By Cherian Thomas
June 6 (Bloomberg) -- When Boston Red Sox co-owner Martin Trust first visited the southern Indian village of Achyutapuram three years ago, a pot-holed road ran through the stretch of bare land dotted with thatched huts.
That didn't deter Trust from investing $12 million in a special economic zone being created there by Brandix Lanka Ltd., which makes lingerie for Victoria's Secret. His bet may now be paying off as workers finish constructing roads, a power plant and helipad, and companies including Quantum Clothing
Group, a U.K. supplier to Marks & Spencer Group Plc, sign up to build factories in the 1,000-acre industrial site.
The change ``is startling,'' said Trust, 73, who is also founder and president of Brandot International Ltd., a Salem, New Hampshire, investment firm with stakes in 18 textile and apparel companies in seven countries including China, Israel and Mexico. ``It's an inviting place for any investor.'' India's economic zones are finally taking root after more than four decades, laying the foundation for Prime Minister Manmohan Singh's plan to increase manufacturing to a quarter of the economy by 2012 from 17 percent now. That's vital for anation that needs to find jobs for the 150 million people who will join its workforce in the next 10 years.
There is ``real momentum'' behind the zones, said Alastair Newton, senior political analyst at Lehman Brothers International in London. ``Governments, both at the central and state level, realize they have the potential to create good, long-term employment.''
Reducing Red Tape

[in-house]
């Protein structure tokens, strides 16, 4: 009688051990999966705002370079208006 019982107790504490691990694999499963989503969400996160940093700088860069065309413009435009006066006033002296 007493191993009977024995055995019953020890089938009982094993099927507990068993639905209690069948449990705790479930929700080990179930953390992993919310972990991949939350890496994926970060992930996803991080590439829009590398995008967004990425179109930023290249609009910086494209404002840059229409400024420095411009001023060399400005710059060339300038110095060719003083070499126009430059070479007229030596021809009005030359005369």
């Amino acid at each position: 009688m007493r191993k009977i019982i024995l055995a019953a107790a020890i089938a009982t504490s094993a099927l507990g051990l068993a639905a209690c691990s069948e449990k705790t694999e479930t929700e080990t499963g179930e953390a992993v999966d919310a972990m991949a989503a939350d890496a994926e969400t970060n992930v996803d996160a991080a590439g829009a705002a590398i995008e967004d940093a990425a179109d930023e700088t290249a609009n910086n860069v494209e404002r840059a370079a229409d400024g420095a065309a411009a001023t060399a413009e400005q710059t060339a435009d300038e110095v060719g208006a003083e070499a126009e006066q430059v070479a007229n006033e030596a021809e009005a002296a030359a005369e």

Special economic zones are enclaves with uninterrupted power, water and other infrastructure support for manufacturers. The zones reduce red tape by offering a single window for environmental, tax and other government clearances.
Companies in India's sites, as well as their developers, also get tax breaks for as long as 15 years.
The zones are designed to make India more attractive for investors concerned about putting money into a nation that lacks water for industry and produces 10 percent less electricity than it needs.
The incentives lured Chicago-based Boeing Co., which is building a $100 million aircraft-maintenance unit in the central Indian town of Nagpur, said Dinesh Keskar, a senior vice president at the world's second-largest commercial jet maker.``The economic zone we are investing in has its own power station,'' he said. ``That's important for Boeing because you can't have our shop closed for a day.''
India was one of the first nations to set up a special economic zone, in 1965. It established another seven by the end of the decade before shifting to other strategies to spur exports, including industry-specific tax incentives, said Lalit Behari Singhal, director general of the Export Promotion Council of Export Oriented Units and Special Economic Zones.
Meanwhile neighboring China, under former leader Deng Xiaoping, adopted the strategy in the early 1980s to stimulate manufacturing.
Shenzhen, the most successful Chinese zone, was a small fishing village 20 years ago.
Today, it is home to more than 10 million people and some of China's largest companies, including Huawei Technologies Co., the nation's biggest maker of telephone-network equipment.
The world's fastest-growing major economy now has seven economic zones and another 100 smaller state and high-tech industrial zones, which account for about 12 percent of gross domestic product.